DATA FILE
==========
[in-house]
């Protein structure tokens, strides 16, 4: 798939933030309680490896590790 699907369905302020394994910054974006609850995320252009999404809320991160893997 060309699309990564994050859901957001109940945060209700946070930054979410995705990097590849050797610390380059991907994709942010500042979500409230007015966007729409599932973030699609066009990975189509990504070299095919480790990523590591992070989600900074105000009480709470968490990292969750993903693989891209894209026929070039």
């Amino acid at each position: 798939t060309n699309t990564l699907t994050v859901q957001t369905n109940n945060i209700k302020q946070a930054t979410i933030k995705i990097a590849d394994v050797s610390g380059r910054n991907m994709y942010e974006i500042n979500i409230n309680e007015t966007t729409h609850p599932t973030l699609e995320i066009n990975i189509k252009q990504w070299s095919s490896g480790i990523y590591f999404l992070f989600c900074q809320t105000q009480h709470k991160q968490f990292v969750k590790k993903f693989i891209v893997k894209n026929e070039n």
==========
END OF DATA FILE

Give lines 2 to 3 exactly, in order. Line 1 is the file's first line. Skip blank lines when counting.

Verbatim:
């Protein structure tokens, strides 16, 4: 798939933030309680490896590790 699907369905302020394994910054974006609850995320252009999404809320991160893997 060309699309990564994050859901957001109940945060209700946070930054979410995705990097590849050797610390380059991907994709942010500042979500409230007015966007729409599932973030699609066009990975189509990504070299095919480790990523590591992070989600900074105000009480709470968490990292969750993903693989891209894209026929070039």
């Amino acid at each position: 798939t060309n699309t990564l699907t994050v859901q957001t369905n109940n945060i209700k302020q946070a930054t979410i933030k995705i990097a590849d394994v050797s610390g380059r910054n991907m994709y942010e974006i500042n979500i409230n309680e007015t966007t729409h609850p599932t973030l699609e995320i066009n990975i189509k252009q990504w070299s095919s490896g480790i990523y590591f999404l992070f989600c900074q809320t105000q009480h709470k991160q968490f990292v969750k590790k993903f693989i891209v893997k894209n026929e070039n």